How Is A Business Divided In An Arizona Divorce?

A business is a marital asset that may be divided during divorce. Determining how much each spouse contributed to the business and therefore how much each should get becomes contentious. For business owners who are considering divorce, having a lawyer is indispensable. The attorney should be experienced in business division, as most divorce attorneys have only worked with couples who are non-business owners and are thus less familiar with the intricacies of dividing a business. Let’s look closer.

When Is A Business Considered Marital Property?

Only marital property (also known as community property) may be divided during divorce. Each spouse gets to keep their own separate property. Hence, the first thing to determine in a business division is whether it is community property or separate property.

In general, a business formed during marriage is considered community property under Arizona law. However, this does not automatically mean that the company will be divided equally between the spouses. (We’ll explain more about the division later in this article).

If one spouse, on the other hand, created the company before the marriage, or otherwise inherited it, that company may be considered separate property and thus not eligible to be divided.

There is one major exception to this. If the other spouse added value to the company during the marriage, this spouse has the right to an equitable part of that company. This is referred to as a community lien. The court will examine each spouse’s contributions to determine their equitable interest.

How The Court Divides A Business in AZ Divorce

To make a fair division of business, the court will carefully consider many factors including:

  • The value of the business. Each spouse’s attorney or business appraiser may have their own methodology in valuing the business, leading to dissimilar valuations. They will have to convince the judge on what they believe is the most appropriate valuation. This should be supported by financial records, statements on profits and losses, balance sheets, contracts, invoices, trademarks, and other relevant financial information.
  • The type of business. A manufacturing business may have assets such as equipment and real property, while service businesses may have added value like long-term customers and technical expertise.
  • How much each spouse invested in the business. This includes both time and money contributions.
  • Business liabilities. Debt and financial complications will lower the breakup value of the business.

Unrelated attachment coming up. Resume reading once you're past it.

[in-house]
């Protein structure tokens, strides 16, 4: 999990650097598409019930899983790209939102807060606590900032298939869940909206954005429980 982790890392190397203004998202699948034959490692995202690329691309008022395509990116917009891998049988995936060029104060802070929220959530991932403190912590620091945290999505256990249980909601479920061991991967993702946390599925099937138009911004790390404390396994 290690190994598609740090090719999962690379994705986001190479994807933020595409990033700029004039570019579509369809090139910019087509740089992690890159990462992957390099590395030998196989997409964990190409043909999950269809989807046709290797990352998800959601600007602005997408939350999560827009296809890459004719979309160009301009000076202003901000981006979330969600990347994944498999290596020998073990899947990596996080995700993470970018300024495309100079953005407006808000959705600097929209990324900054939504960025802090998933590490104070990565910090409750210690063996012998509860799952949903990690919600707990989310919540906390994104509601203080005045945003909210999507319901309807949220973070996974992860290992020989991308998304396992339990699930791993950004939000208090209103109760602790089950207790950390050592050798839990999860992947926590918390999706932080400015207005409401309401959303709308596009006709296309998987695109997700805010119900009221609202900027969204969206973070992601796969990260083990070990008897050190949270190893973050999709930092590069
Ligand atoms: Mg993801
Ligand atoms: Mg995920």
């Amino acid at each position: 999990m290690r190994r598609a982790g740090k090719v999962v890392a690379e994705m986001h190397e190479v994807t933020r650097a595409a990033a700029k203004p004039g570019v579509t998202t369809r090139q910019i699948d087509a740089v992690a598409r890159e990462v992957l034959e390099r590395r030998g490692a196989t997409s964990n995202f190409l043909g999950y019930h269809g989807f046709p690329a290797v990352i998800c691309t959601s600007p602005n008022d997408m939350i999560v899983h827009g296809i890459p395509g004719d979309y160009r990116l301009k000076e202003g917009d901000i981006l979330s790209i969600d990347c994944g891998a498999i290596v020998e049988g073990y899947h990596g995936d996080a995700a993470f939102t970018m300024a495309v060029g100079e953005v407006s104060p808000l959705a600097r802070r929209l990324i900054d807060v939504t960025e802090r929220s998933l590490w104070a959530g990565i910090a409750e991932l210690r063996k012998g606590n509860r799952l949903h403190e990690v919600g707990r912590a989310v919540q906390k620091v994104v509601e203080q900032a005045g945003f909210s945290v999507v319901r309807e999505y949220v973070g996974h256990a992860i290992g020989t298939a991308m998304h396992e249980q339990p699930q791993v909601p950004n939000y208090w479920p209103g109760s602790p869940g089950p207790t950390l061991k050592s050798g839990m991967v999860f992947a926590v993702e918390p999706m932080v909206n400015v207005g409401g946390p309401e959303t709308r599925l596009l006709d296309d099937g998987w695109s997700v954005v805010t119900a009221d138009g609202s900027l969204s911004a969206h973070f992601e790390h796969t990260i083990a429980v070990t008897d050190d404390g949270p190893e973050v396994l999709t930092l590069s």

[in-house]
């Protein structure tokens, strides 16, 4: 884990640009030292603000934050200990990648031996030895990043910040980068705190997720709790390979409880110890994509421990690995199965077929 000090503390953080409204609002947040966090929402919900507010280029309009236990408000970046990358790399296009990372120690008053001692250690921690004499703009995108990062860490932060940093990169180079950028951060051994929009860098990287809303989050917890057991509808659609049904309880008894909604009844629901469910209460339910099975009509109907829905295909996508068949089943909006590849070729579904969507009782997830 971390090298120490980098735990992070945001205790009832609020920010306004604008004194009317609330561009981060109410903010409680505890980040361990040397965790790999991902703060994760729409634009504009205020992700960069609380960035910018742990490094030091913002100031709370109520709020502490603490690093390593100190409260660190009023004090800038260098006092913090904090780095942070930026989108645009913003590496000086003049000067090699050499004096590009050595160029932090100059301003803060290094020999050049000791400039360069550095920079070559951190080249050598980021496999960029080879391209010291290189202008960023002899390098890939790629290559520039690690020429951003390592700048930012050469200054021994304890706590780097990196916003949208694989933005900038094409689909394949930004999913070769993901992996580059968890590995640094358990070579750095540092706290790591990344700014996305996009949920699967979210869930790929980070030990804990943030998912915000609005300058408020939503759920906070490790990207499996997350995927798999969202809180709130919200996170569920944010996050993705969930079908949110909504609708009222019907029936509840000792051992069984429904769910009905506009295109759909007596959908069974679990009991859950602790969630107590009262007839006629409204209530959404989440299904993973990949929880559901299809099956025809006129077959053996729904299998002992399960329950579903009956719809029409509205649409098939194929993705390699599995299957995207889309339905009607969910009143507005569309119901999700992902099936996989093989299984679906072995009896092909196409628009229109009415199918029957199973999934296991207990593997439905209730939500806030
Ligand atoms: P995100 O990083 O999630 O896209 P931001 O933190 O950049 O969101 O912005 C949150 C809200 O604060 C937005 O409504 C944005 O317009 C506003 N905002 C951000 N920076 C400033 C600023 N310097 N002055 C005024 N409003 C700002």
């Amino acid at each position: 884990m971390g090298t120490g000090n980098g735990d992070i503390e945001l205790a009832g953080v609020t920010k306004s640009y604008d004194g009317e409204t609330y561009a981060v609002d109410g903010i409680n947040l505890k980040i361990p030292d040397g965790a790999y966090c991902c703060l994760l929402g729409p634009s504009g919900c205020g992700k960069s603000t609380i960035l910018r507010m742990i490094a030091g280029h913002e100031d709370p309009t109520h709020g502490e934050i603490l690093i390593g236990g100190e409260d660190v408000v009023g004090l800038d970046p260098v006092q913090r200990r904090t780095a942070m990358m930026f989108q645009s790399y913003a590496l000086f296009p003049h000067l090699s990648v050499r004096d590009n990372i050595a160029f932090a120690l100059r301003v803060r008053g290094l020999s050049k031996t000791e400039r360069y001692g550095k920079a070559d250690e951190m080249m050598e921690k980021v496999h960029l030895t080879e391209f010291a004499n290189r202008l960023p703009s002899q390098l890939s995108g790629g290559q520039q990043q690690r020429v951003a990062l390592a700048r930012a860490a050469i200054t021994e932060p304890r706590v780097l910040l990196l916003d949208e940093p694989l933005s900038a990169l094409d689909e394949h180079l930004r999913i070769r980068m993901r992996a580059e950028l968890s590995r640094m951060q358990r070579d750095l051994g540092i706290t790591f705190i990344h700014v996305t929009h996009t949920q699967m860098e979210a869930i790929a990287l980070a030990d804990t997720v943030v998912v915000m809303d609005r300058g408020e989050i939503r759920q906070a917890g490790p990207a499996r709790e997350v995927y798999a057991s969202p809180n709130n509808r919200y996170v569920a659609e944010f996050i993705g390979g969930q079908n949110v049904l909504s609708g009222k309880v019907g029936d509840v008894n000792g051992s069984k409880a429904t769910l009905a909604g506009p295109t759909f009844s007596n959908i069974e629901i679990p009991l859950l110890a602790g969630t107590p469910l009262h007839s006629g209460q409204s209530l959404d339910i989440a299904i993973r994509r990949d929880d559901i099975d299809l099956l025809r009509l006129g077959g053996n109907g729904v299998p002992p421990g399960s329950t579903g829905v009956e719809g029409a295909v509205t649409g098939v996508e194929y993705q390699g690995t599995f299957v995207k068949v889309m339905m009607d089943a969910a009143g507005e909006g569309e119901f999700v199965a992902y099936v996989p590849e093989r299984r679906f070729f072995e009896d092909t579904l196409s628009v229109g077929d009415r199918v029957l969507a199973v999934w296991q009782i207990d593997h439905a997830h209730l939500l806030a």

• Other interests. If the business has other owners, partners, or investors, their interests will have to be protected in the division.

Courts rarely split a company 50/50 between a divorcing couple. It is more likely for one spouse to get a bigger share, especially if that spouse made more contributions to the business or already owned part of the company prior to marriage.

What Is Buyout/Offset?

It is possible for some couples to continue being business partners after divorce, representing their own interests. But for spouses who wish to gain sole ownership of the post-divorce company, a buyout or an offset are two other choices.

Buyout means buying the other spouse’s business interests. Offsetting, on the other hand, means that one spouse will give all their business interests to the other spouse, in exchange for other marital assets of similar value.

Can A Pre-Nup Affect Business Division?

Yes, a prenuptial agreement can dictate what happens to a business upon divorce. In most cases, business owners who are about to get married are advised to create a pre-nup that protects their company from a possible division down the road. A couple may also plan together on how they would like their joint business to be divided during divorce.

Business division during divorce is a highly complex area of the law. It requires knowledge of family law, business and taxation law, property law, and more. If you are seeking knowledgeable guidance and protection in your Arizona divorce, call Goldman Law at (602) 698-5520 for experienced and case-specific advice.

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